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ATZORI Alberto

  • Department of Agriculture, University of Sassari , Sassari, Italy
  • Agricultural sustainability, Animal nutrition modelling, Cattle production, Mathematical modelling, Ruminant nutrition, Small ruminants
  • recommender

Recommendations:  0

Reviews:  2

Reviews:  2

16 Apr 2021
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Modelling the impact of the macroalgae Asparagopsis taxiformis on rumen microbial fermentation and methane production

Recommended by based on reviews by Alberto Atzori, Henk van Lingen and 2 anonymous reviewers

Understanding the mechanisms behind natural bioactive compounds that can potentially reduce methane production in anaerobic conditions. A case study of Asparagopsis taxiformis

Naturally occurring compounds that can reduce methane production in anaerobic conditions have been studied for quite some time as feasible approaches to mitigate methane production in ruminant animals, especially those of commercial importance. Asparagopsis taxiformis (red algae) and Dictyota bartayresii (brown algae) are effective inhibitors of methane synthesis under in vitro anaerobic fermentation systems (Machado et al., 2014) likely because of their high concentration of secondary metabolites that are toxic to the typical rumen microbiota, including protozoa. In addition to phytoplankton (Palmer and Reason, 2009), Asparagopsis contains a high concentration of haloform compounds (e.g., bromoform, chloroform) while Dictyota has a high concentration of isoprenoid terpenes. Despite the economic and biological impact of diverse phytochemicals on reducing methane production in ruminant animals (Tedeschi et al., 2021), haloform compounds’ environmental impact and safety, in particular, are still unclear. In the present study, Munõz-Tamayo and collaborators (2021) listed relevant literature about the impact of A. taxiformis on ruminal methane production.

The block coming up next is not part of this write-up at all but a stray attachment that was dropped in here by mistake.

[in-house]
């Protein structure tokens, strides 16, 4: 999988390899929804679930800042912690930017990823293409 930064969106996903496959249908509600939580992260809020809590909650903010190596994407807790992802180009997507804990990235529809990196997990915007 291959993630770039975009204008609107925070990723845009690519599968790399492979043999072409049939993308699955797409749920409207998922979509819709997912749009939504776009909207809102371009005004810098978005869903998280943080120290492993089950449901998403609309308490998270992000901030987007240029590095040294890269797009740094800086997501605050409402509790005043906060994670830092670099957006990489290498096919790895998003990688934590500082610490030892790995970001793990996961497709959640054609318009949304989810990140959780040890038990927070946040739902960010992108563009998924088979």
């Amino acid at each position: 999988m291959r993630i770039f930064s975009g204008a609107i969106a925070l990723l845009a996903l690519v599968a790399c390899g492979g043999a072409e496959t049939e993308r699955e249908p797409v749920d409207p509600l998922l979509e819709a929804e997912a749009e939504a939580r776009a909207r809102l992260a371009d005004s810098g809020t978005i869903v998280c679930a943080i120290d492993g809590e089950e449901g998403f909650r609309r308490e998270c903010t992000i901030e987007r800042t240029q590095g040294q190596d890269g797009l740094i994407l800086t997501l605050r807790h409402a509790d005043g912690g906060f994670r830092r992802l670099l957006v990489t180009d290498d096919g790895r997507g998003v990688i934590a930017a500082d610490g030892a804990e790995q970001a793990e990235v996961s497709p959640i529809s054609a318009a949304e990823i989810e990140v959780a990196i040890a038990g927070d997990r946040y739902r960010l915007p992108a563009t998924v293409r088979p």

Concurrent to the understanding of mechanisms and biology behind the reduction of ruminal methane, mathematical models can lead the way to enhance the effectiveness of feeding A. taxiformis under commercial applications. Thus, in the present study, Munõz-Tamayo and collaborators (2021) sought to develop a mathematical model to understand the rumen fermentation changes in vitro experimentation containing extract of A. taxiformis by adapting a previously documented model by Muñoz-Tamayo et al. (2016).

Modeling development, calibration, and evaluation steps should be independent of each other, requiring complete, distinct, and separate databases (Tedeschi, 2006). However, in rare circumstances where such requirements cannot be met because data availability is scarce, the cross-validation technique, when possible, should be considered to assess data dispersion’s effects on model adequacy. In other situations, clear reasoning for failing to do so must be addressed in the paper. In the present paper, Munõz-Tamayo and collaborators (2021) explained the limitations in their modeling efforts were primarily due to the lack of ideal data: “experiments with simultaneous dynamic data of bromoform, volatile fatty acids, hydrogen, and methane.” Regardless of the availability of ideal data, improvements in the conceptual model are warranted to include amino acids and branched-chain fatty acids fermentation dynamics in the rumen and the fluctuations in ruminal pH.

References

Machado L, Magnusson M, Paul NA, Nys R de, Tomkins N (2014) Effects of Marine and Freshwater Macroalgae on In Vitro Total Gas and Methane Production. PLOS ONE, 9, e85289. https://doi.org/10.1371/journal.pone.0085289

Muñoz-Tamayo R, Chagas JC, Ramin M, Krizsan SJ (2021) Modelling the impact of the macroalgae Asparagopsis taxiformis on rumen microbial fermentation and methane production. bioRxiv, 2020.11.09.374330, ver. 4 peer-reviewed and recommended by PCI Animal Science. https://doi.org/10.1101/2020.11.09.374330

Muñoz-Tamayo R, Giger-Reverdin S, Sauvant D (2016) Mechanistic modelling of in vitro fermentation and methane production by rumen microbiota. Animal Feed Science and Technology, 220, 1–21. https://doi.org/10.1016/j.anifeedsci.2016.07.005

Palmer CJ, Reason CJ (2009) Relationships of surface bromoform concentrations with mixed layer depth and salinity in the tropical oceans. Global Biogeochemical Cycles, 23. https://doi.org/10.1029/2008GB003338